Teenager Holly Hamilton is tired of moving every time her single mom Jean has another personal meltdown involving yet another second-rate guy. To distract her mother from her latest bad ... See full summary »
Cyrano De Bergerac meets Cinderella. Over-worked, harried and terrified of being put back in foster care, 17 year old Katie (Lucy Hale) does her stepmother and step-siblings' bidding ... See full summary »
Teenager Holly Hamilton is tired of moving every time her single mom Jean has another personal meltdown involving yet another second-rate guy. To distract her mother from her latest bad choice, Holly conceives the perfect plan for the perfect man.. an imaginary secret admirer who will romance Jean and boost her shaky self-esteem. When the virtual relationship takes off, Holly finds herself having to produce the suitor, borrowing her friend's charming and handsome Uncle Ben as the face behind the e-mails, notes and gifts. Holly must resort to increasingly desperate measures to keep the ruse alive and protect her mom's newfound happiness, almost missing the real perfect man when he does come along. Written by
While unpacking the glasses in their Brooklyn apartment, there are glasses in the cabinet and in the next scene the glasses are no longer there. See more »
Where are we going this time?
There's a spot open at Delores' bakery. You know, I've always wanted to go there, and you kids will love Brooklyn. It's time for a new adventure and... I'm sorry, honey. I know you were finally making some friends here.
It's no biggie. There's friends everywhere. Right?
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An improvement over Raise Your Voice but still only average.
Holly Hamilton (Hilary Duff) is sick of her single mother (Heather Locklear) embarrassing her and ruining her life with her bad choices in men and her breakdowns when they don't work out. To try to break the cycle, Holly invents the perfect man, a secret admirer who romances her mother from a distance and then borrows her friend's Uncle Ben (Chris Noth) to maintain the ruse.
The Perfect Man is a bland, sweet piece of fluff that will entertain it's target audience though everyone else may have trouble forgiving the flaws. The film is obviously unrealistic so if you're going to watch it, keep that in mind. It has an interesting story, though I have been told that it's a rip off of Mermaids which I never saw so that didn't bother me. Mark Rosman is pretty good at making kids films/shows after A Cinderella Story and Even Stevens. Most people over the age of 15 probably hate his work but if the kids like it than he gets the job done but their was something missing here. Even my sister, the biggest lover of fluff films, said it wasn't very good.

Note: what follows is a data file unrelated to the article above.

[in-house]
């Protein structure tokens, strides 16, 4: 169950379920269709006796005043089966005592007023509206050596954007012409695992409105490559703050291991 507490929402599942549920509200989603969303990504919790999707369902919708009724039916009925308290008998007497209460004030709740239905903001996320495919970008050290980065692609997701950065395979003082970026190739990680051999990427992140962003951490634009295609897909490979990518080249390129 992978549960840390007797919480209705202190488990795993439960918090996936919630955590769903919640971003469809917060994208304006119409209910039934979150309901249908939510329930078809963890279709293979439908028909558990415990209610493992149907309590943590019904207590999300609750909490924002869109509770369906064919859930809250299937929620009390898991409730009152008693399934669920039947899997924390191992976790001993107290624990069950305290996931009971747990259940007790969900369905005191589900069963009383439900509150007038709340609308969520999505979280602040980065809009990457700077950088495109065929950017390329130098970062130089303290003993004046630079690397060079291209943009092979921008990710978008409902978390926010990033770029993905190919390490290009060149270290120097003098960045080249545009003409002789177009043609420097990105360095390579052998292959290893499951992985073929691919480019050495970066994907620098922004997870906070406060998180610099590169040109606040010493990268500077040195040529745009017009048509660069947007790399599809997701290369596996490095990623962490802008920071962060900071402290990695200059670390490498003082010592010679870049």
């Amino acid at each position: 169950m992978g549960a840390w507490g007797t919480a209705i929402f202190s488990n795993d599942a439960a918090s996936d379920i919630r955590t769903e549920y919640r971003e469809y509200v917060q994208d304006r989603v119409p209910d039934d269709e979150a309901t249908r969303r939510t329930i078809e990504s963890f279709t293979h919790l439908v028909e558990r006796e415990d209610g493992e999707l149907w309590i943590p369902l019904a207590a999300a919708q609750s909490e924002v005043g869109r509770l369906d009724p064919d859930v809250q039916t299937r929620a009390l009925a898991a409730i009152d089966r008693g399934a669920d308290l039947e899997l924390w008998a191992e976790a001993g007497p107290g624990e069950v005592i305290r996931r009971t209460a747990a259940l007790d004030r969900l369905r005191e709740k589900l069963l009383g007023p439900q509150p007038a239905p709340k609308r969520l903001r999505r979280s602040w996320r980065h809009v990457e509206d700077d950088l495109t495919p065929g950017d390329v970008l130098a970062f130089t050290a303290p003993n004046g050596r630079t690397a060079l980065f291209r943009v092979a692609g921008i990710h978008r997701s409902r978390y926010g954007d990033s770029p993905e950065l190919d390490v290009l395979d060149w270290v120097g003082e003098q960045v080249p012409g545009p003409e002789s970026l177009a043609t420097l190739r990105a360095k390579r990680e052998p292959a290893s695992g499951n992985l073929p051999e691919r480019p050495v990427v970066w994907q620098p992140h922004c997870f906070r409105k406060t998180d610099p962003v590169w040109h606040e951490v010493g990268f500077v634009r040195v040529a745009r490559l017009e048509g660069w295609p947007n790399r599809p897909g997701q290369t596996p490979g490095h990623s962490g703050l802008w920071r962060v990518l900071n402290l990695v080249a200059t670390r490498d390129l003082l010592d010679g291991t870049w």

The biggest problem with The Perfect Man is that all the characters are unlikable. Holly's mom is selfish for moving the kids to different places after each breakup. Instead of dealing with the problems, she just runs away from them and it's hard for her daughters to grow up. Holly doesn't really seem to care about her mom and when they move to Brooklyn, she does everything to make her stay. This includes writing fake love letters and seducing her own mom online. Most of the characters are also pretty annoying and even the short running time becomes a challenge to get through.
The main actors are all pretty good but the supporting actors are weak. Hilary Duff is a decent actress and this film is defiantly better than her last flop Raise Your Voice. This is a better role for her since it lets her grow as an actress and it doesn't require her to sing. Duff isn't as good as Heather Locklear though. Heather is really good in this role and she would never have trouble finding a man. Chris Noth does an okay job but I really don't see the appeal of him as an actor. Caroline Rhea and Carson Kressley tie each other for the most annoying performance in the movie. Both of their characters were added for comedy relief but they will most likely give the audience a headache. In the end, The Perfect Man is far from perfect but it's nice entertainment for Hilary Duff fans and tweens. Rating 5/10
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